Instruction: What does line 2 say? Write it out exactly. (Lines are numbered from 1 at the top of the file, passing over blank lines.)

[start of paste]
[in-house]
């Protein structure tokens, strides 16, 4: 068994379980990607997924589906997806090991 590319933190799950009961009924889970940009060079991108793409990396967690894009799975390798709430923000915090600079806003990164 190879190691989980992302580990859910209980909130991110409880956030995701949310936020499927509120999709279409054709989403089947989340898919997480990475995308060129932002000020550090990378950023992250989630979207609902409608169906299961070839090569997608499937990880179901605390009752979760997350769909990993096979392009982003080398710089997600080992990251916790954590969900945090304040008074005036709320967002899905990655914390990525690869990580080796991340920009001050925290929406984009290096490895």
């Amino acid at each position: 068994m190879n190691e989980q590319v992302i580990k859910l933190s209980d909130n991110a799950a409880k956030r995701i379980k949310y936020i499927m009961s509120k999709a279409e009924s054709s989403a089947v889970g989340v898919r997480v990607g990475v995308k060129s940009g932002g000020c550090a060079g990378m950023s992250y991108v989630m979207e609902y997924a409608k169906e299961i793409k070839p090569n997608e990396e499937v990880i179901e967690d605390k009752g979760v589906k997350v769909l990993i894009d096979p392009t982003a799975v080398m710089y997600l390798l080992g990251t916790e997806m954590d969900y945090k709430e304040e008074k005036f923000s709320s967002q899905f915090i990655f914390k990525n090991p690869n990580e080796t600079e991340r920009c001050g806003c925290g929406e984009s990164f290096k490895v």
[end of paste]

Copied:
């Protein structure tokens, strides 16, 4: 068994379980990607997924589906997806090991 590319933190799950009961009924889970940009060079991108793409990396967690894009799975390798709430923000915090600079806003990164 190879190691989980992302580990859910209980909130991110409880956030995701949310936020499927509120999709279409054709989403089947989340898919997480990475995308060129932002000020550090990378950023992250989630979207609902409608169906299961070839090569997608499937990880179901605390009752979760997350769909990993096979392009982003080398710089997600080992990251916790954590969900945090304040008074005036709320967002899905990655914390990525690869990580080796991340920009001050925290929406984009290096490895």